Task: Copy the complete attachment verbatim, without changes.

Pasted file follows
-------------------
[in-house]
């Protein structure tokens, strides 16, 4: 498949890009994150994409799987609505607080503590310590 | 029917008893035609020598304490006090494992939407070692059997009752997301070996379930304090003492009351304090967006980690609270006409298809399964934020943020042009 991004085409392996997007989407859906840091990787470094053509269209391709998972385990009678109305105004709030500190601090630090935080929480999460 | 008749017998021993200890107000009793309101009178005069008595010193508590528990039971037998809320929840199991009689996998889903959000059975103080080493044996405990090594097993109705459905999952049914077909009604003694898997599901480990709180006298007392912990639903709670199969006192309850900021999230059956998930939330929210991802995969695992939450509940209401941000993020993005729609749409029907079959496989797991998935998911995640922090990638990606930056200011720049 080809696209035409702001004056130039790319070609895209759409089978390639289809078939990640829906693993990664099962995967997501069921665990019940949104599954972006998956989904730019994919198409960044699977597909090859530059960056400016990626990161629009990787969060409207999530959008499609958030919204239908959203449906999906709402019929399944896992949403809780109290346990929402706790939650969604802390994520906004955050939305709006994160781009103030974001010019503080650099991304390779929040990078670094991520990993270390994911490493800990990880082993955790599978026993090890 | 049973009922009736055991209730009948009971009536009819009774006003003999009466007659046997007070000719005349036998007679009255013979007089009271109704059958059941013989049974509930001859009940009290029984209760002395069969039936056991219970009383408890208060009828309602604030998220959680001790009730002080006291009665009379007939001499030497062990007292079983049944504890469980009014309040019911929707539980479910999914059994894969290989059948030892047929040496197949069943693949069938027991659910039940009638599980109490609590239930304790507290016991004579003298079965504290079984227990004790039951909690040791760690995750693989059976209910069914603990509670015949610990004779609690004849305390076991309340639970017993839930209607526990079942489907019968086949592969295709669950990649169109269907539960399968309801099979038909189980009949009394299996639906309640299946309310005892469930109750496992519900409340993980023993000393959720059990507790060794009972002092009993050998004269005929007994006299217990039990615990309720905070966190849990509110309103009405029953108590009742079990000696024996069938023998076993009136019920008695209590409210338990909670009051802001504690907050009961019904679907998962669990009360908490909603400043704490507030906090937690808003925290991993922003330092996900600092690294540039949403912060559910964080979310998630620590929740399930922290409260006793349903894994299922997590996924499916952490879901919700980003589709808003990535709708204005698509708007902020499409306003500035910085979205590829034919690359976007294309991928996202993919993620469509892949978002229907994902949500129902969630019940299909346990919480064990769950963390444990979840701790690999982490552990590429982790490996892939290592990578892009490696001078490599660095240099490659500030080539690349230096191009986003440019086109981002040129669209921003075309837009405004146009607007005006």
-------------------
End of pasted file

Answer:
[in-house]
């Protein structure tokens, strides 16, 4: 498949890009994150994409799987609505607080503590310590 | 029917008893035609020598304490006090494992939407070692059997009752997301070996379930304090003492009351304090967006980690609270006409298809399964934020943020042009 991004085409392996997007989407859906840091990787470094053509269209391709998972385990009678109305105004709030500190601090630090935080929480999460 | 008749017998021993200890107000009793309101009178005069008595010193508590528990039971037998809320929840199991009689996998889903959000059975103080080493044996405990090594097993109705459905999952049914077909009604003694898997599901480990709180006298007392912990639903709670199969006192309850900021999230059956998930939330929210991802995969695992939450509940209401941000993020993005729609749409029907079959496989797991998935998911995640922090990638990606930056200011720049 080809696209035409702001004056130039790319070609895209759409089978390639289809078939990640829906693993990664099962995967997501069921665990019940949104599954972006998956989904730019994919198409960044699977597909090859530059960056400016990626990161629009990787969060409207999530959008499609958030919204239908959203449906999906709402019929399944896992949403809780109290346990929402706790939650969604802390994520906004955050939305709006994160781009103030974001010019503080650099991304390779929040990078670094991520990993270390994911490493800990990880082993955790599978026993090890 | 049973009922009736055991209730009948009971009536009819009774006003003999009466007659046997007070000719005349036998007679009255013979007089009271109704059958059941013989049974509930001859009940009290029984209760002395069969039936056991219970009383408890208060009828309602604030998220959680001790009730002080006291009665009379007939001499030497062990007292079983049944504890469980009014309040019911929707539980479910999914059994894969290989059948030892047929040496197949069943693949069938027991659910039940009638599980109490609590239930304790507290016991004579003298079965504290079984227990004790039951909690040791760690995750693989059976209910069914603990509670015949610990004779609690004849305390076991309340639970017993839930209607526990079942489907019968086949592969295709669950990649169109269907539960399968309801099979038909189980009949009394299996639906309640299946309310005892469930109750496992519900409340993980023993000393959720059990507790060794009972002092009993050998004269005929007994006299217990039990615990309720905070966190849990509110309103009405029953108590009742079990000696024996069938023998076993009136019920008695209590409210338990909670009051802001504690907050009961019904679907998962669990009360908490909603400043704490507030906090937690808003925290991993922003330092996900600092690294540039949403912060559910964080979310998630620590929740399930922290409260006793349903894994299922997590996924499916952490879901919700980003589709808003990535709708204005698509708007902020499409306003500035910085979205590829034919690359976007294309991928996202993919993620469509892949978002229907994902949500129902969630019940299909346990919480064990769950963390444990979840701790690999982490552990590429982790490996892939290592990578892009490696001078490599660095240099490659500030080539690349230096191009986003440019086109981002040129669209921003075309837009405004146009607007005006």